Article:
Roasted, dry-roasted, honey-coated, in pastry sandwiches, and even in chocolate bars, peanuts are offered in various recipes, packs and types these days, and have come to be seen as a necessary part of our daily snacks.
But, many of us won't still touch them, even if they are served at a 100 yard distance, due to a negative reaction, better known as peanut allergy.
Health implications arrising from the consumption of peanuts include leaving consumers with several symptoms like red patches and pimples. Often though, those who suffer more are underage consumers, but even adults sometimes suffer reactions.
But as a Cambridge University study show, allergy therapy studies appear to hold some hope for the many who are forced to avoid peanuts.
"A new therapy for peanut allergy has been successful in the majority of the 99 children who took part in a clinical trial." writes Adrian Ient on the University of Cambridge website."
The Cambridge allergy research team, led by Dr Andrew Clark and Dr Pamela Ewan from the University’s Department of Medicine, have been leading allergy research for more than 20 years, he says.
The research involved young people, aged between seven and sixteen that were made to eat daily doses of peanut protein, from a starting tiny dose, it was slowly built up over four to six months.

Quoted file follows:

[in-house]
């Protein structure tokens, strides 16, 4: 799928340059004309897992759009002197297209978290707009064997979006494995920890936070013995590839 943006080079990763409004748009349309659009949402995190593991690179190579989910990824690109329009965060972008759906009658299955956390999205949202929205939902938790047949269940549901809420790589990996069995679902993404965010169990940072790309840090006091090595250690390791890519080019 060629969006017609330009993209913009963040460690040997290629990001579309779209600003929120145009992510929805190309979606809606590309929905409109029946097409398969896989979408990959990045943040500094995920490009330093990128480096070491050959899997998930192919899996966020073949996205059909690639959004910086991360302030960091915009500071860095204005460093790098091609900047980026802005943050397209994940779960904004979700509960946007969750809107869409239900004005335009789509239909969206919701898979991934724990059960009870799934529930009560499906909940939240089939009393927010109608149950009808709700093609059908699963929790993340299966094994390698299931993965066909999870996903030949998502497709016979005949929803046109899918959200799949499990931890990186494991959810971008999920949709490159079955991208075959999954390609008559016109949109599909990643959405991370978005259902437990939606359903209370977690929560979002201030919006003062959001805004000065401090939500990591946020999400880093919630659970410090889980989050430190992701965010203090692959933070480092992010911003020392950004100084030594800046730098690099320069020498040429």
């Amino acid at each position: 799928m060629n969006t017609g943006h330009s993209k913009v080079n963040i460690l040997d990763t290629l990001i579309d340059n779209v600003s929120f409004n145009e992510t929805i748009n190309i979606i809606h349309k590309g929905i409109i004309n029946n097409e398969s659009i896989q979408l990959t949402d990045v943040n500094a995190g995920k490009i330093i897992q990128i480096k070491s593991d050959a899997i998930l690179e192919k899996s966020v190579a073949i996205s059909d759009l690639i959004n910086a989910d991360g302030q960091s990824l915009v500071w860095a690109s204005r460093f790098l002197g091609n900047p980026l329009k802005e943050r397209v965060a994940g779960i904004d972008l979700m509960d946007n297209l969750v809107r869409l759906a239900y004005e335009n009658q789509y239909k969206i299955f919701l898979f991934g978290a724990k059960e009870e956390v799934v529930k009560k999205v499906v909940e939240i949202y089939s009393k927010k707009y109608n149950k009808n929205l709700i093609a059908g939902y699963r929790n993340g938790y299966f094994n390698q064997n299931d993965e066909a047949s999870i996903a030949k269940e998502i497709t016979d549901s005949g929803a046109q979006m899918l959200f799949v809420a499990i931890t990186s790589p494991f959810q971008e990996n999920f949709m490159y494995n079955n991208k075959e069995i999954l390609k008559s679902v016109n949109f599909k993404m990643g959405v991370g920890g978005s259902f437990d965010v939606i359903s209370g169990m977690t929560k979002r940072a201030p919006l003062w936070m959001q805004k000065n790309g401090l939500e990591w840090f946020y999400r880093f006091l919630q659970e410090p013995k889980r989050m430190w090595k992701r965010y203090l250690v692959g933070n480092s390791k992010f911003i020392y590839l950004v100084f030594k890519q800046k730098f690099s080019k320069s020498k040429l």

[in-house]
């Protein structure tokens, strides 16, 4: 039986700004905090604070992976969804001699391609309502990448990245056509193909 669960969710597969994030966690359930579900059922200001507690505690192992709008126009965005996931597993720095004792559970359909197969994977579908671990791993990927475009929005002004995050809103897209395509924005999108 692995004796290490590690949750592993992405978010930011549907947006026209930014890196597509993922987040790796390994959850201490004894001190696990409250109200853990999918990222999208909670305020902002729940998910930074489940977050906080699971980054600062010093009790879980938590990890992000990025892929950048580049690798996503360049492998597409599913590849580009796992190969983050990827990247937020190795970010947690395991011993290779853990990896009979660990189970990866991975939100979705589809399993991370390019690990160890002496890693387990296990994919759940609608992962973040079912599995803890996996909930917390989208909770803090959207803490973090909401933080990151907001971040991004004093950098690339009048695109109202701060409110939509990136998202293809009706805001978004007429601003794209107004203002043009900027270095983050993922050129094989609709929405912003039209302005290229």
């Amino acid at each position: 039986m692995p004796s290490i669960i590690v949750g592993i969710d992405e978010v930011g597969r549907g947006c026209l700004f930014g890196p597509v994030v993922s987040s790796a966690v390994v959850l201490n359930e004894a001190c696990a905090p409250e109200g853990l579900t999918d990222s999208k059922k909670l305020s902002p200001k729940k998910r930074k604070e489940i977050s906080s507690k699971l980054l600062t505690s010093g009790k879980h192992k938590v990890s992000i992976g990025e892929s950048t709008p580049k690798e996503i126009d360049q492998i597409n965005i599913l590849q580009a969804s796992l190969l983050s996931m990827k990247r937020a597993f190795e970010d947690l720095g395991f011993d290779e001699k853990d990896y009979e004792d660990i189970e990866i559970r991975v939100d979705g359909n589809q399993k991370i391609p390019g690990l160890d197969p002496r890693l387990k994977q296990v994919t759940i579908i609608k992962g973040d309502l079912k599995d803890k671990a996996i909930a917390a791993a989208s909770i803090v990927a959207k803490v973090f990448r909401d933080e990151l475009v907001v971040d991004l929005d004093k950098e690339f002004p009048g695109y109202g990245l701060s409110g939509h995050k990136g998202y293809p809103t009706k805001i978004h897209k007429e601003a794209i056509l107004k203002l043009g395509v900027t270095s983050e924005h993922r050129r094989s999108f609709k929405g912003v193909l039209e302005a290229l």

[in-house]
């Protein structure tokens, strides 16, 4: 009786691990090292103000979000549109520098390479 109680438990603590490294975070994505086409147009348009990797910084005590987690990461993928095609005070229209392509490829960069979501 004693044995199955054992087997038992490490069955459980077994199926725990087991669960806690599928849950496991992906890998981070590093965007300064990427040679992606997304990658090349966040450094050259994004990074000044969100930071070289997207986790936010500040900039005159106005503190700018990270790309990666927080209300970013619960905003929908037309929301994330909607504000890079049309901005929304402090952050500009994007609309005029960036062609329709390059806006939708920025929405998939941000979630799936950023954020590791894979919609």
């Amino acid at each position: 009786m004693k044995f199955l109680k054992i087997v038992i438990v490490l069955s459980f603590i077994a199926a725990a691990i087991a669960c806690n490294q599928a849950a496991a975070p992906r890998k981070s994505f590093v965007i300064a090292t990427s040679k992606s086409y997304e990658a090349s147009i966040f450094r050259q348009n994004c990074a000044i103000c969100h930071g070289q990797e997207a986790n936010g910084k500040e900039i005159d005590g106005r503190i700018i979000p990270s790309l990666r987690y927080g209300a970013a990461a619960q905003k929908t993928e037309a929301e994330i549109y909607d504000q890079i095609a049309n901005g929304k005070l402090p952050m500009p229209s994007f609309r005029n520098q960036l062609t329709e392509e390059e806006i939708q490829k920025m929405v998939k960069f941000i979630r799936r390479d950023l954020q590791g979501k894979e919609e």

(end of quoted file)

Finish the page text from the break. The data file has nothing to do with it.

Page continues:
After 6 months of OIT, the researcher found that between 84% to 91% of the children could safely tolerate daily ingestion of 800 mg of peanut protein (roughly the equivalent of five peanuts), representing "at least 25 times as much peanut protein as they could before the therapy."
“This large study is the first of its kind in the world to have had such a positive outcome, and is an important advance in peanut allergy research,” says Dr Pamela Ewan, one of the cambridge researchers.
The study sampled those who, before, would do everything to avoid eating peanuts.
“Before treatment children and their parents would check every food label and avoiding eating out in restaurants ... Now most of the patients in the trial can safely eat at least five whole peanuts. The families involved in this study say that it has changed their lives dramatically.” said the lead researcher, Dr Andrew Clark.
So have all those who featured in the sample fully converted to peanuts lovers? Not exactly.
Lena Barden, 11, from Histon in Cambridgeshire, who felt elated at her selection for the active group and had to commit to making a trip to the hospital every two weeks said, though she could eat 5 wholes peanuts with no reaction at all, she still have not converted.
"The trial has been an experience and adventure that has changed my life and I’ve had so much fun. But I still hate peanuts!” said the 11 year old.
A case of you can take a horse to the river but can't force it to drink? At least more people can now enjoy peanuts, if they follow the programme.
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